Women experiencing high job strain are at 40% increased risk of cardiovascular disease. Michelle A. Albert and colleagues from Brigham and Woman's Hospital (Massachusetts, USA) analyzed job strain in 17,415 healthy women, average age 57 years, who participated in the Women's Health Study. The subjects provided information on heart disease risk factors, job strain, and job insecurity, and were followed for more than 10 years to track the development of cardiovascular disease. Women who reported having high job strain were at 40% increased risk of heart attacks, ischemic strokes, coronary artery bypass surgery or balloon angioplasty, and death. The increased risk of heart attack was about 88%, while the risk of bypass surgery or invasive procedure was about 43%. As well, job insecurity – fear of losing one's job – was associated with risk factors for high blood pressure, increased cholesterol, and excess body weight. The researchers urge: "With the increase in dual career and childrearing responsibilities for women, these data emphasize the importance of assessing job stress in [cardiovascular disease] prevention efforts among working women."
Slopen N, Glynn RJ, Buring J, Albert MA. Job strain, job insecurity, and incident cardiovascular disease in the Women's Health Study [abstract 18520]. Circulation. 23 November 2010;122:A18520.
Multivitamin May Ward Off Risks of Heart Attack
A Swedish study reveals that women who take a daily multivitamin may be at a reduced risk for heart attack. Susanne Rautiainen and colleagues from Karolinska Institutet (Sweden) assessed the relationship between multivitamin use and myocardial infarction in a population of over 30,000 Swedish women aged 49 to 83 years. Among those women with no history of cardiovascular disease, the daily use of multivitamins alone (as compared with no use of supplements at all) was associated with a 27 % lower risk of myocardial infarction. Additionally, women using multivitamins in combination with other supplements were at a 30% lower risk of myocardial infarction. The team concludes: "The use of multivitamins was inversely associated with [myocardial infarction], especially long-term use among women with no [cardiovascular disease]."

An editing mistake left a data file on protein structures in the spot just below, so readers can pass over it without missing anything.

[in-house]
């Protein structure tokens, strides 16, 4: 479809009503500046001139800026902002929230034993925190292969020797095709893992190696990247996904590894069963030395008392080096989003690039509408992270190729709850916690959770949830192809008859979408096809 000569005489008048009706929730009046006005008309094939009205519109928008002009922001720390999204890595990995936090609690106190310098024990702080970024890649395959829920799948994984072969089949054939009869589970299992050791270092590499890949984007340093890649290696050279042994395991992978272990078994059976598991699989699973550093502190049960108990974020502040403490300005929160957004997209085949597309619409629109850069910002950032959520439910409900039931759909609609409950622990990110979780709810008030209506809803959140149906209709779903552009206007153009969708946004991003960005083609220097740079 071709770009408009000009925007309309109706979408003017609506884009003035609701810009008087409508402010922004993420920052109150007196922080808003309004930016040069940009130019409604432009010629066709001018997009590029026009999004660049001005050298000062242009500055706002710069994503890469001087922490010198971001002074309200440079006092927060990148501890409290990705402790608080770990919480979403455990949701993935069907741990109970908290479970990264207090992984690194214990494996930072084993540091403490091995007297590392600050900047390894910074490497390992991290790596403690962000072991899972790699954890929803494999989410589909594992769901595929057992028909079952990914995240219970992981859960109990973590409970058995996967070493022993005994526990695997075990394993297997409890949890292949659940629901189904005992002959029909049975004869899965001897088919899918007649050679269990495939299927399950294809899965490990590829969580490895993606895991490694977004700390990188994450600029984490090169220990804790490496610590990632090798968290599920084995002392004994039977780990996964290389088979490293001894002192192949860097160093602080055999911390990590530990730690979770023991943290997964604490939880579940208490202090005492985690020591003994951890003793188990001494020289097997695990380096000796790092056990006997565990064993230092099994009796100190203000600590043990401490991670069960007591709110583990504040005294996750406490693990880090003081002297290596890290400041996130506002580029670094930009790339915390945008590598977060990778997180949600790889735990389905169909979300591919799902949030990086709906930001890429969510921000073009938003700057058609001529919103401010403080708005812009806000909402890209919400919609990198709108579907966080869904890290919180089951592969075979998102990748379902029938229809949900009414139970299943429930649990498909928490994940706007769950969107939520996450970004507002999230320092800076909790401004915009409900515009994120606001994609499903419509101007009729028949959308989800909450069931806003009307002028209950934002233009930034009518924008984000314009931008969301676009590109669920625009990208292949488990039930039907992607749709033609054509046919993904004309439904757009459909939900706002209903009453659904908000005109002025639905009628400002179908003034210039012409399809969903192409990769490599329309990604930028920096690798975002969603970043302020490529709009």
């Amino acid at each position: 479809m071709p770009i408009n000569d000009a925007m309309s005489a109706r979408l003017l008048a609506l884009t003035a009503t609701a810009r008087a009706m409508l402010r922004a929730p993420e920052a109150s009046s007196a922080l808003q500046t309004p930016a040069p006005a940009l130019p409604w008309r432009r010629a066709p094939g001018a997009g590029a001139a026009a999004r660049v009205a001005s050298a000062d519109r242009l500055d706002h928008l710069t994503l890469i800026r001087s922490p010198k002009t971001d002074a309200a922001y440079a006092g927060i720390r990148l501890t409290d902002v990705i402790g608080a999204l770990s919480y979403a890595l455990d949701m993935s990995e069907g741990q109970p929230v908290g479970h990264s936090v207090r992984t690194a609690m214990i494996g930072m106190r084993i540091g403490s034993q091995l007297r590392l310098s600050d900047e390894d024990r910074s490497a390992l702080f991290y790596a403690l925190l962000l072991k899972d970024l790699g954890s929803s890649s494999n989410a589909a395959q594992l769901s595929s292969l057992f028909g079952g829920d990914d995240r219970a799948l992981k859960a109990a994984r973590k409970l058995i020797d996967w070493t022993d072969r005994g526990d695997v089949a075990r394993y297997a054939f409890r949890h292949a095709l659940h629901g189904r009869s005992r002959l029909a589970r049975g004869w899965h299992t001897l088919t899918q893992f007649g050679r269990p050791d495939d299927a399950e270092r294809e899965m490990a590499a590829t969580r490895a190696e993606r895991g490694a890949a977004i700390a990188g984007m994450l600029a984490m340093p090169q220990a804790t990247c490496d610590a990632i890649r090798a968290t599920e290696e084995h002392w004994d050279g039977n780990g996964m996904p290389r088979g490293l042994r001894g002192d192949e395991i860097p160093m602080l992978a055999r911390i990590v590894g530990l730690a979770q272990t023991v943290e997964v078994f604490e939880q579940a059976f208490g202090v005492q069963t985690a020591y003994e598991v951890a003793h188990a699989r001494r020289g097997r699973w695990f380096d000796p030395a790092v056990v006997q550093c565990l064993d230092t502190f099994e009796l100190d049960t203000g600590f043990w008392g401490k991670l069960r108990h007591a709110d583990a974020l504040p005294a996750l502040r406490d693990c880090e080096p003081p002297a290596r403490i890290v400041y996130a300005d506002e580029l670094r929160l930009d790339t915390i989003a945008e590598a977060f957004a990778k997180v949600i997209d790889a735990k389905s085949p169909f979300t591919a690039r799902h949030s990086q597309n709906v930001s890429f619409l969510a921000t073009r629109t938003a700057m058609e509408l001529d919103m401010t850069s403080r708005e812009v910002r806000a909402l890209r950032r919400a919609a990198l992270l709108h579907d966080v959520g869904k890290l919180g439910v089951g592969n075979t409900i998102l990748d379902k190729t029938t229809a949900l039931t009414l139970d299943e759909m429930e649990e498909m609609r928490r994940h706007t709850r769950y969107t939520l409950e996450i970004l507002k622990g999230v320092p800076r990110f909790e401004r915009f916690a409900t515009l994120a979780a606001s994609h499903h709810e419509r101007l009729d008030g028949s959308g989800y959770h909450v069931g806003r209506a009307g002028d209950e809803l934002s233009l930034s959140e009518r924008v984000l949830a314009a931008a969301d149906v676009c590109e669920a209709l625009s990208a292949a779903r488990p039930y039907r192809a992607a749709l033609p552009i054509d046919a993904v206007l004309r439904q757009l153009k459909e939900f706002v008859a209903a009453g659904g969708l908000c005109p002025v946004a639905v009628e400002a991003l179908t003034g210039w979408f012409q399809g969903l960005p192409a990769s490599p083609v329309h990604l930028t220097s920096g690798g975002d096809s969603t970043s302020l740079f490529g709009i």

Rautiainen S, Akesson A, Levitan EB, Morgenstern R, Mittleman MA, Wolk A. Multivitamin use and the risk of myocardial infarction: a population-based cohort of Swedish women. Am J Clin Nutr. Sept. 22, 2010.
Routine Dental Visits Help Lower Cardiovascular Disease
Women who receive routine dental care services reduce their risk of heart attacks, stroke, and other cardiovascular diseases by at least one-third. Timothy Brown and colleagues from University of California, Berkeley, School of Public Health (USA) analyzed data collected from nearly 7000 men and women, aged 44 to 88 years, enrolled in the Health and Retirement Study, comparing those who visited the dentist during the previous two years with those who did not. Employing statistical analytics to assess for causality, the researchers found that for women, general dental care leads to fewer heart attacks, strokes, and other adverse cardiovascular outcomes in a causal way, with "women who receive dental care [reducing] their risk of future [cardiovascular disease] events by at least one-third."
Brown TT, Cruz ED, Brown SS. The effect of dental care on cardiovascular disease outcomes: an application of instrumental variables in the presence of heterogeneity and self-selection. Health Econ. 29 September 2010.